International Women's Day gives us a reason to highlight women's accomplishments. What is one of the best way for you to honor yours? Negotiate your salary package and get paid more.
It's in our hards. On average, women in the U.S. earn 80 cents for every dollar their male counterparts earn. You've likely heard that number before, but I'd like you to really think about what it means.
For all the progress that women have made over the past century, how are they--how are we--ever going to close the leadership gap if we can't close the pay gap? If we can't find a way to get paid like leaders, we won't become leaders, not in the same numbers as men.
And the figures for women of color are even worse. On average, African-American women make 63 cents on the (male) dollar, and Latina women 54 cents. And for all women, the gap only widens with age. What is only a modest earning differential for women in their early 20s, four percent, balloons to 26 percent when they start approaching retirement age.
When you crunch the government's labor statistics, you see that progress toward pay parity has actually stalled since 2001. If the rate of change continues at this present pace, women and men will eventually reach pay equity...by the year 2119.
Are you willing to wait that long (and if you're still alive in 2119, please share your anti-aging tips with me)? No.
While you can't, by yourself, overturn entrenched sex discrimination, you can learn to negotiate more effectively for promotions and salary raises and, in the process, puncture some harmful stereotypes that employers have about women in the workplace that they probably don't even realize they have. In fact, it's not true that women are, by nature, bad at negotiation. We effectively advocate for lots of people--our friends, our children, fill in the blanks. But too often, we're not so comfortable advocating for ourselves.
Here's how to make the workplace negotiation game fairer by playing it better.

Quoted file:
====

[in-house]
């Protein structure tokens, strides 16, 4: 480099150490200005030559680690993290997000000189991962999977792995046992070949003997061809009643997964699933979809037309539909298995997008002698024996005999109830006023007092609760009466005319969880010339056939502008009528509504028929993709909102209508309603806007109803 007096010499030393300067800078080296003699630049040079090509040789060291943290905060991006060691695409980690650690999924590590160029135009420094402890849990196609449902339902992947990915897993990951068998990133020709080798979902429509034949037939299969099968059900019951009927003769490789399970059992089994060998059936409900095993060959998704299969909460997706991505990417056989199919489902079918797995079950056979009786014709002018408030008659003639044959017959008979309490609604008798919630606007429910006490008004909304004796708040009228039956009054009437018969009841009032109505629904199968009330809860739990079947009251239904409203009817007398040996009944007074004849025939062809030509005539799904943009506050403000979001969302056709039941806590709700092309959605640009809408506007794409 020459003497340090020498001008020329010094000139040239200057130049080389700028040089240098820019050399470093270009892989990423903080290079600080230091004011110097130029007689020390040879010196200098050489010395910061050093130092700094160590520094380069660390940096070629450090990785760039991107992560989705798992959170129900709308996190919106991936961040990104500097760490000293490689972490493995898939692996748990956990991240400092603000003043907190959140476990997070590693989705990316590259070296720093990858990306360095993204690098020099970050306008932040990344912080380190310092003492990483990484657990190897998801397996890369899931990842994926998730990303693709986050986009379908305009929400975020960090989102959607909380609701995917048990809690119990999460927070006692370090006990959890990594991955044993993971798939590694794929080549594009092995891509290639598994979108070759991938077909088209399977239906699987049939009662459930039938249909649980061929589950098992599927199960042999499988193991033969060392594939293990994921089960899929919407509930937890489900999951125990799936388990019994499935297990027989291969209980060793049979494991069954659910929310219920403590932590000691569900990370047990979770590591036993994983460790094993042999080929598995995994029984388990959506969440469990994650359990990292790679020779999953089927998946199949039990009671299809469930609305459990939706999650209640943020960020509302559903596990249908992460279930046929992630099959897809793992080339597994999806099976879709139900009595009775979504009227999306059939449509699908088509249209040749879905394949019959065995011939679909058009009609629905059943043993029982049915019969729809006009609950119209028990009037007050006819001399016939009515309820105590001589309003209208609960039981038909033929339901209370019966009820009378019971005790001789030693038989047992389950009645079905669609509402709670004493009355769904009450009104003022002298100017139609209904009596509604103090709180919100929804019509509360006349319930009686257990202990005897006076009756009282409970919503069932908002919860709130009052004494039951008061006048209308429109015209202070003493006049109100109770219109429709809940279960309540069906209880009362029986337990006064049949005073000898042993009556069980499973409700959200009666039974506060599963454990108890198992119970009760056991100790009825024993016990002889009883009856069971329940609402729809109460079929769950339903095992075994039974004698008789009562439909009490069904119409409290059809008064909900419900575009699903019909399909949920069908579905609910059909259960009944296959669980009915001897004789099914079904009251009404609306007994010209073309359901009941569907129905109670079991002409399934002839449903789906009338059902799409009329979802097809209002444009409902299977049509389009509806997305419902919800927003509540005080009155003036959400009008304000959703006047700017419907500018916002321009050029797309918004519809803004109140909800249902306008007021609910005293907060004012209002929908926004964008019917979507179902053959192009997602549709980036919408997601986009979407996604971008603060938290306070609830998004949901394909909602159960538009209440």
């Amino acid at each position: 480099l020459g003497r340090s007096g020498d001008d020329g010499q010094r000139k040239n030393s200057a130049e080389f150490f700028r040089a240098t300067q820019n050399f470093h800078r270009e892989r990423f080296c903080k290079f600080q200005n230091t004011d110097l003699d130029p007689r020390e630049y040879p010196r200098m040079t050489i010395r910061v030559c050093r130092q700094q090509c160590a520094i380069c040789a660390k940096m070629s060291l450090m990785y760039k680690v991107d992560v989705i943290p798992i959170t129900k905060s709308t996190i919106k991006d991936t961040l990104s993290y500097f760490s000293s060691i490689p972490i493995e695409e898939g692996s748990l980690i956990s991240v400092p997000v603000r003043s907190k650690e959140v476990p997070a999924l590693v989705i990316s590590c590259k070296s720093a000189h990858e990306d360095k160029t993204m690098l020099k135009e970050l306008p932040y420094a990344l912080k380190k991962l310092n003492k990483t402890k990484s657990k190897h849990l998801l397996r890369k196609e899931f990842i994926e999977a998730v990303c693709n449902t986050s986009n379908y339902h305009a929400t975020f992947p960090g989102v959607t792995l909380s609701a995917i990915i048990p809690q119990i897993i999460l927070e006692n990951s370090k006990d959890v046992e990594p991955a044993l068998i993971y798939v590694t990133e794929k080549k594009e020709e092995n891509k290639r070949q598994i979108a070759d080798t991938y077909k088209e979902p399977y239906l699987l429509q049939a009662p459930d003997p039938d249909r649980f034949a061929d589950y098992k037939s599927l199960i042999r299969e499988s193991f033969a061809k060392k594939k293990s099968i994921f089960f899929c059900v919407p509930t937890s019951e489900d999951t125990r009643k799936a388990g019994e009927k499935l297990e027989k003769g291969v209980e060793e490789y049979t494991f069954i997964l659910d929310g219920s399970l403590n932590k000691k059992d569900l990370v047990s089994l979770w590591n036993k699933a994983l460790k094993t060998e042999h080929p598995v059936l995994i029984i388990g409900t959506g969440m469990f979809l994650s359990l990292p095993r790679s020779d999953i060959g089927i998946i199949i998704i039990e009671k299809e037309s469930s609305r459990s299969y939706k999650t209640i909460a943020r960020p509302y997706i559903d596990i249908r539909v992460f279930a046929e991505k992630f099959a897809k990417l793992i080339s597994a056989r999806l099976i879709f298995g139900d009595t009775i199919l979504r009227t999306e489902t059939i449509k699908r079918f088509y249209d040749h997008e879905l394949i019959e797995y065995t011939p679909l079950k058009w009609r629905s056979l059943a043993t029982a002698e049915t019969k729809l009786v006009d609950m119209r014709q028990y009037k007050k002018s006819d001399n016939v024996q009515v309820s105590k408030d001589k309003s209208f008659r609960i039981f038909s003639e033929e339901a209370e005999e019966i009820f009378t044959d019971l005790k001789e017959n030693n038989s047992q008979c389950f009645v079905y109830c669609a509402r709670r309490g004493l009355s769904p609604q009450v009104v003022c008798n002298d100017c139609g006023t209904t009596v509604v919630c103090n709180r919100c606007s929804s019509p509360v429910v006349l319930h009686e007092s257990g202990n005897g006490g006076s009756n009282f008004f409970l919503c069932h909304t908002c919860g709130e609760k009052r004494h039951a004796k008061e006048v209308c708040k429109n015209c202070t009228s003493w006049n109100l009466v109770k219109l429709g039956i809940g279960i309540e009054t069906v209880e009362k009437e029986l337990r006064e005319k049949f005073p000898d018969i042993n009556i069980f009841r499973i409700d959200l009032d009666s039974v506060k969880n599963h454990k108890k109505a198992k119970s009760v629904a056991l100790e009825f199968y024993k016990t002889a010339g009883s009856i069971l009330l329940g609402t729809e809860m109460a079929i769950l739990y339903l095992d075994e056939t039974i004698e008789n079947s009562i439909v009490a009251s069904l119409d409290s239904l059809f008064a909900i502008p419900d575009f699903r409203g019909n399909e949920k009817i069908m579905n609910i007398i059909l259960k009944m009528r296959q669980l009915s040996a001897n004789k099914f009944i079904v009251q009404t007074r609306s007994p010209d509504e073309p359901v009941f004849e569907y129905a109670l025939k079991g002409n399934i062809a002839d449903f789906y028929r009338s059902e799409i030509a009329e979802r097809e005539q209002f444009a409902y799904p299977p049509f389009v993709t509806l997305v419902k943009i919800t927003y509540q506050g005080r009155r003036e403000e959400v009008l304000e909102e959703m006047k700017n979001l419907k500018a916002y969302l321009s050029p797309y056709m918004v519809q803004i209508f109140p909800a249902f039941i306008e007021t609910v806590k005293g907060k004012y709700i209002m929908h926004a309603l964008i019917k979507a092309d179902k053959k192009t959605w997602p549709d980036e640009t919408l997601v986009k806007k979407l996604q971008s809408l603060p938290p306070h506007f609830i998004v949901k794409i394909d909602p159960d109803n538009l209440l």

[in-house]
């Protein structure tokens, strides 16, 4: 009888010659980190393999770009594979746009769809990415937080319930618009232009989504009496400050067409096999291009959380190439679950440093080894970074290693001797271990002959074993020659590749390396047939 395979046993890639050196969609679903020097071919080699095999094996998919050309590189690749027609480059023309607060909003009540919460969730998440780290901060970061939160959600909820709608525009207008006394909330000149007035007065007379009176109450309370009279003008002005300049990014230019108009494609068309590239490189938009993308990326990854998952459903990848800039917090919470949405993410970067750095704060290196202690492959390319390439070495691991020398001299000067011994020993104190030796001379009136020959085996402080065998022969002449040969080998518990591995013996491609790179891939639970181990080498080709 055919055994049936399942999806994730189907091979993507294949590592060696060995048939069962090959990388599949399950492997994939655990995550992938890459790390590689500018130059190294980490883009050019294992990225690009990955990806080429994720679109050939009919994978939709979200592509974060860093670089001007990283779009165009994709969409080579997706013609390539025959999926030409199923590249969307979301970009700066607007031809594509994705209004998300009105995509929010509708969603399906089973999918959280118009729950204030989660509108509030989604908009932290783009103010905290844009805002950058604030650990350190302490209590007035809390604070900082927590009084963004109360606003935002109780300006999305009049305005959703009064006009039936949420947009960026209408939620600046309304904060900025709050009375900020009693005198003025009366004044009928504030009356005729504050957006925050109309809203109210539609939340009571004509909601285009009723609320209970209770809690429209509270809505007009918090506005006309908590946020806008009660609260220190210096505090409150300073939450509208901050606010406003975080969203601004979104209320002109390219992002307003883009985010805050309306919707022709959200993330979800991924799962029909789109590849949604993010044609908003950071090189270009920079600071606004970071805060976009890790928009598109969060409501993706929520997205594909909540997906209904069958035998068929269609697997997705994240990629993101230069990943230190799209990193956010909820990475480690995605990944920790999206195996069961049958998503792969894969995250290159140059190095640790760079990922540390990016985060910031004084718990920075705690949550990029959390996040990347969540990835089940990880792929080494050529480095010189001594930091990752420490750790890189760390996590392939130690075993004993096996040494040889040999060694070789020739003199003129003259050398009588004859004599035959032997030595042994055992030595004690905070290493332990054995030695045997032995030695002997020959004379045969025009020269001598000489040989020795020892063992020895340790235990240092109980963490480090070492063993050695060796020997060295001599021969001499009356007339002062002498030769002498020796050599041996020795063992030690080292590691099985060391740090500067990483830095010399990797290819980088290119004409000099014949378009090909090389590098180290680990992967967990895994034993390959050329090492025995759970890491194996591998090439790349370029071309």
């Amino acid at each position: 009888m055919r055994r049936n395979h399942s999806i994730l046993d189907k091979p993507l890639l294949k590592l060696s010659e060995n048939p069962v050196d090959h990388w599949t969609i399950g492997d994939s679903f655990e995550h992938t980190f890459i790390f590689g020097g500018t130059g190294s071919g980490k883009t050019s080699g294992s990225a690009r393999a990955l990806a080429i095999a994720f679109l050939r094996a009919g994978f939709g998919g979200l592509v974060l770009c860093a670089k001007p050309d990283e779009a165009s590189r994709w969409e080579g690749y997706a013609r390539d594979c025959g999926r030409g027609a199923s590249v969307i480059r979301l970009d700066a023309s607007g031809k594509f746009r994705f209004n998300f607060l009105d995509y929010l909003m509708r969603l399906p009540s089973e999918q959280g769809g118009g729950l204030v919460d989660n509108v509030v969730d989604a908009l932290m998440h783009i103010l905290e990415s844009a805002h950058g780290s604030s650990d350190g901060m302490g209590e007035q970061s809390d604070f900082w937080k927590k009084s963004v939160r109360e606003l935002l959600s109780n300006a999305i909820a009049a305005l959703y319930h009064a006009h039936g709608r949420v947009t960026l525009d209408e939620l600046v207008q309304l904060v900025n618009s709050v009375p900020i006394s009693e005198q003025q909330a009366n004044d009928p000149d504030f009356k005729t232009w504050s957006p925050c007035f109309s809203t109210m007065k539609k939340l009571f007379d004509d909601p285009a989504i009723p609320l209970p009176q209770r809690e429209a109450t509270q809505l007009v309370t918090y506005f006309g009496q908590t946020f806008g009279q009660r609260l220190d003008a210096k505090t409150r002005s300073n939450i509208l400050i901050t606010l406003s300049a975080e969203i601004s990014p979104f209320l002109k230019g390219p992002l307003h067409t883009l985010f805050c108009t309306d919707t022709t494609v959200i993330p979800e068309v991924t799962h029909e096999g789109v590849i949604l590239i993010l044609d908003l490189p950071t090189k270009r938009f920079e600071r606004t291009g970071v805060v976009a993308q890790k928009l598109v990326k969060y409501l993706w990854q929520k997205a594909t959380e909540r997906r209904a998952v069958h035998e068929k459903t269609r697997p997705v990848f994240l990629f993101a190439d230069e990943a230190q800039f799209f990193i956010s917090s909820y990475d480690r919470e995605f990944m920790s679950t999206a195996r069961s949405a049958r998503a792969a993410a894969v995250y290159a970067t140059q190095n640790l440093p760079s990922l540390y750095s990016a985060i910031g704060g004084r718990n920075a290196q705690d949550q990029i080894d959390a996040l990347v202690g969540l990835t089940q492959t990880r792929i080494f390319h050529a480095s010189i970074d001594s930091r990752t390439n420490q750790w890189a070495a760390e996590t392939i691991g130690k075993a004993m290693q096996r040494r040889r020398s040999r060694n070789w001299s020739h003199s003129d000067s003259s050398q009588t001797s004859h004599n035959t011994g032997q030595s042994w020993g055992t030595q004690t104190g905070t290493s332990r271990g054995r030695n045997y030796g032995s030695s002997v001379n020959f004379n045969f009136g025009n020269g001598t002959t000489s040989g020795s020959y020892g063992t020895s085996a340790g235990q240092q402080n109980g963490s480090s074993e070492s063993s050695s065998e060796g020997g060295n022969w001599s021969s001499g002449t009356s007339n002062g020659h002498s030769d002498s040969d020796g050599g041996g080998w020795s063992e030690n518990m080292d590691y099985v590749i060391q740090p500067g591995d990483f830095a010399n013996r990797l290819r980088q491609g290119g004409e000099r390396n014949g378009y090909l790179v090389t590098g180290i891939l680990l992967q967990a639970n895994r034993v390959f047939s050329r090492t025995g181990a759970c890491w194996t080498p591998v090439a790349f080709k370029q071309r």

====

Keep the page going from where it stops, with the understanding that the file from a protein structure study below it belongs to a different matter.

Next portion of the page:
1. Escape the double bind.
Generally speaking, in our culture, boys are raised to be assertive so when a man pushes for a raise, it's expected behavior, even applauded. But women are caught in a double bind. Society puts a premium on women being likable and diplomatic, so that when they do something as bold as ask for the money they deserve, they often fear they'll be perceived as pushy or greedy.
In my experience, and that of women I've talked to speaking and organizing leadership conferences around the country, when a woman asks for something as directly as a man, sometimes it can backfire. The solution is to re-frame your "ask" as something that's good for everyone: it makes your company or organization a fairer, more equitable place, and better able to retain its valuable employees. Like you.
2. Know your own worth, and quantify it.
Sentences that begin with "I hope....," "I wish....", "I feel..." are negotiation killers. In a negotiation, the onus is on you to collect unassailable facts about your value to the company: "I won this grant, I brought in that contract."
Keep a running tab of your achievements over the course of the year so when you assemble your case -- notes are a good idea -- you've got the facts at the your fingertips. All too often women get a pat on the back as being good team players, but here's your chance to call attention to what you yourself have done. Women often have a horror of being perceived as bragging. Let the facts do the bragging and keep your feelings out of it.
3. Embrace that you're not perfect, and still valueable.
You don't have to be perfect (and no one is) to deserve a new job or promotion. And perfectionism is a classic gender trap.
According to a Hewlett-Packard internal report, when male job hunters saw an HP job listing for which they satisfied at least 60 percent of the requirements, they applied, and figured they'd learn what they didn't know on the fly. Only women who met 100 percent of the requirements applied.
4. Prepare and practice.
Seemingly minor stylistic things actually matter, a lot. Keep your voice steady and firm, and Millennials, don't raise your voice at the end of sentences so it sounds like you're always asking a question. Project self-assurance but use your emotional intelligence to read your negotiating partner's vocal or body language cues to know when to press and when to back off.
And when you've made your case, stop talking! Let silence, even a slightly uncomfortable silence, work for you. The ball is now in your partner's court. The best way to internalize all these techniques? Practice with a friend. Practice, practice, practice.
5. Identify what is important to you.
In a work negotiation, everything is on the table, or should be. Maybe the company doesn't have the flexibility you'd like when it comes to annual salary. Try to make up the difference with benefits, vacation time, flex time, whatever is important to you.
6. Don't wait for your annual performance review.
Take the initiative. If you've done something great for the company, that's likely a good time to schedule a meeting with your boss to discuss your recent job performance. They'll likely understand what's at stake, you don't, and shouldn't, spell it out.